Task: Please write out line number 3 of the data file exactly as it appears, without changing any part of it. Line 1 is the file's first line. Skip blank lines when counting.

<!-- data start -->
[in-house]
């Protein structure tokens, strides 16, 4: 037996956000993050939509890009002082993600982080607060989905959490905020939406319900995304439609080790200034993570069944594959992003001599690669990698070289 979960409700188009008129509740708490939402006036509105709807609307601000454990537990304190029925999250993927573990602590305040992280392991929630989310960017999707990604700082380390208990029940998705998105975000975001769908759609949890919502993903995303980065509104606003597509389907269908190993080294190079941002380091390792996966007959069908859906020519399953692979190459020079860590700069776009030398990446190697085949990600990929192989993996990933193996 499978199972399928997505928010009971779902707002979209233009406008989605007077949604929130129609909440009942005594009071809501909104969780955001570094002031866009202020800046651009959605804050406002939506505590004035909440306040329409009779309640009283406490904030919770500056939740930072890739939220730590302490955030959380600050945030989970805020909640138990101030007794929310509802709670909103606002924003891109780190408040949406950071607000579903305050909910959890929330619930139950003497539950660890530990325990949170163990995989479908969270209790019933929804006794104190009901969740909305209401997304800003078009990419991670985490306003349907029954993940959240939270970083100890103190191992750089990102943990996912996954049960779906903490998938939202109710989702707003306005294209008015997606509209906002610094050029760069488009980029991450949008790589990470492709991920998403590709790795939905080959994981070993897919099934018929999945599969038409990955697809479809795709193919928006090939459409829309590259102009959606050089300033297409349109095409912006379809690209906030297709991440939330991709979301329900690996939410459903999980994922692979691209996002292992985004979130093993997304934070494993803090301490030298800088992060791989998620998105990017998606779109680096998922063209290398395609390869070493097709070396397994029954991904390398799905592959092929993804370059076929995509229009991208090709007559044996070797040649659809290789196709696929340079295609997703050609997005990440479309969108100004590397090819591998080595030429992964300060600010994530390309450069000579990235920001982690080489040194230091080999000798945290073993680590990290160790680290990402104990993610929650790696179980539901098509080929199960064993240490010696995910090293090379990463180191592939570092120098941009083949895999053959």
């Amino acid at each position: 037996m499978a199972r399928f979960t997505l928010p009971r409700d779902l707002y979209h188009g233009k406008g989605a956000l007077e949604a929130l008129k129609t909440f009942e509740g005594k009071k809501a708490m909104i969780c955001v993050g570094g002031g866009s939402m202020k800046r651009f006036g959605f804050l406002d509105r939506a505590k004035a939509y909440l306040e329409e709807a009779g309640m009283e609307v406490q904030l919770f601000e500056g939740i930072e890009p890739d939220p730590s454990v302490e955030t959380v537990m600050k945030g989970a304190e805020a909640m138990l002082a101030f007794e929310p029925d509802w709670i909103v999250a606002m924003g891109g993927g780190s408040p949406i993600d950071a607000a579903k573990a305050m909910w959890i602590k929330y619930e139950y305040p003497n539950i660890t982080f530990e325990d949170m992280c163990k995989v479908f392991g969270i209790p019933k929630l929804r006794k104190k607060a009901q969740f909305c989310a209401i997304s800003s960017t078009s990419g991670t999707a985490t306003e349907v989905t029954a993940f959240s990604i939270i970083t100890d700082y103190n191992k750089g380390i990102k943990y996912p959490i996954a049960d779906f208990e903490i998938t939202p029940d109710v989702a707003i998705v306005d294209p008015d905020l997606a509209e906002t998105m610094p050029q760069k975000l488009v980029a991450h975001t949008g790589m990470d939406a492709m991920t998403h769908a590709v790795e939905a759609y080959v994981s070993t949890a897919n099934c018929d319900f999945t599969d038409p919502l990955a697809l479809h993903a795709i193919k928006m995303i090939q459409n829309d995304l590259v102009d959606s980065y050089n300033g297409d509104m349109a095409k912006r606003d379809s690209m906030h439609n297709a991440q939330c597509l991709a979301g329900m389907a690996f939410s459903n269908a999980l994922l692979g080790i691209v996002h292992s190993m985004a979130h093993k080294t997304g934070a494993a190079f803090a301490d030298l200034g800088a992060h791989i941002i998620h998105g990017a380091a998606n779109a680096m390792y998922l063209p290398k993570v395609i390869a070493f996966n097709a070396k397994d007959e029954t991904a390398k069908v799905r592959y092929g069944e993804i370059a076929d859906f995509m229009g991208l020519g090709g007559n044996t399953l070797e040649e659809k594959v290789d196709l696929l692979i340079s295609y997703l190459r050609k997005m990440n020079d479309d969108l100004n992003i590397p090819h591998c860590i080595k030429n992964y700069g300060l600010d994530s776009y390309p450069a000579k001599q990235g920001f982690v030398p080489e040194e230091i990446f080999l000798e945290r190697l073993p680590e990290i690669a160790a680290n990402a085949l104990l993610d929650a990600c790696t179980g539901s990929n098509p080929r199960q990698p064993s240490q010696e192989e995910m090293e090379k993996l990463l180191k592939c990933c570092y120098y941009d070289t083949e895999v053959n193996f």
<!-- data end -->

């Amino acid at each position: 037996m499978a199972r399928f979960t997505l928010p009971r409700d779902l707002y979209h188009g233009k406008g989605a956000l007077e949604a929130l008129k129609t909440f009942e509740g005594k009071k809501a708490m909104i969780c955001v993050g570094g002031g866009s939402m202020k800046r651009f006036g959605f804050l406002d509105r939506a505590k004035a939509y909440l306040e329409e709807a009779g309640m009283e609307v406490q904030l919770f601000e500056g939740i930072e890009p890739d939220p730590s454990v302490e955030t959380v537990m600050k945030g989970a304190e805020a909640m138990l002082a101030f007794e929310p029925d509802w709670i909103v999250a606002m924003g891109g993927g780190s408040p949406i993600d950071a607000a579903k573990a305050m909910w959890i602590k929330y619930e139950y305040p003497n539950i660890t982080f530990e325990d949170m992280c163990k995989v479908f392991g969270i209790p019933k929630l929804r006794k104190k607060a009901q969740f909305c989310a209401i997304s800003s960017t078009s990419g991670t999707a985490t306003e349907v989905t029954a993940f959240s990604i939270i970083t100890d700082y103190n191992k750089g380390i990102k943990y996912p959490i996954a049960d779906f208990e903490i998938t939202p029940d109710v989702a707003i998705v306005d294209p008015d905020l997606a509209e906002t998105m610094p050029q760069k975000l488009v980029a991450h975001t949008g790589m990470d939406a492709m991920t998403h769908a590709v790795e939905a759609y080959v994981s070993t949890a897919n099934c018929d319900f999945t599969d038409p919502l990955a697809l479809h993903a795709i193919k928006m995303i090939q459409n829309d995304l590259v102009d959606s980065y050089n300033g297409d509104m349109a095409k912006r606003d379809s690209m906030h439609n297709a991440q939330c597509l991709a979301g329900m389907a690996f939410s459903n269908a999980l994922l692979g080790i691209v996002h292992s190993m985004a979130h093993k080294t997304g934070a494993a190079f803090a301490d030298l200034g800088a992060h791989i941002i998620h998105g990017a380091a998606n779109a680096m390792y998922l063209p290398k993570v395609i390869a070493f996966n097709a070396k397994d007959e029954t991904a390398k069908v799905r592959y092929g069944e993804i370059a076929d859906f995509m229009g991208l020519g090709g007559n044996t399953l070797e040649e659809k594959v290789d196709l696929l692979i340079s295609y997703l190459r050609k997005m990440n020079d479309d969108l100004n992003i590397p090819h591998c860590i080595k030429n992964y700069g300060l600010d994530s776009y390309p450069a000579k001599q990235g920001f982690v030398p080489e040194e230091i990446f080999l000798e945290r190697l073993p680590e990290i690669a160790a680290n990402a085949l104990l993610d929650a990600c790696t179980g539901s990929n098509p080929r199960q990698p064993s240490q010696e192989e995910m090293e090379k993996l990463l180191k592939c990933c570092y120098y941009d070289t083949e895999v053959n193996f």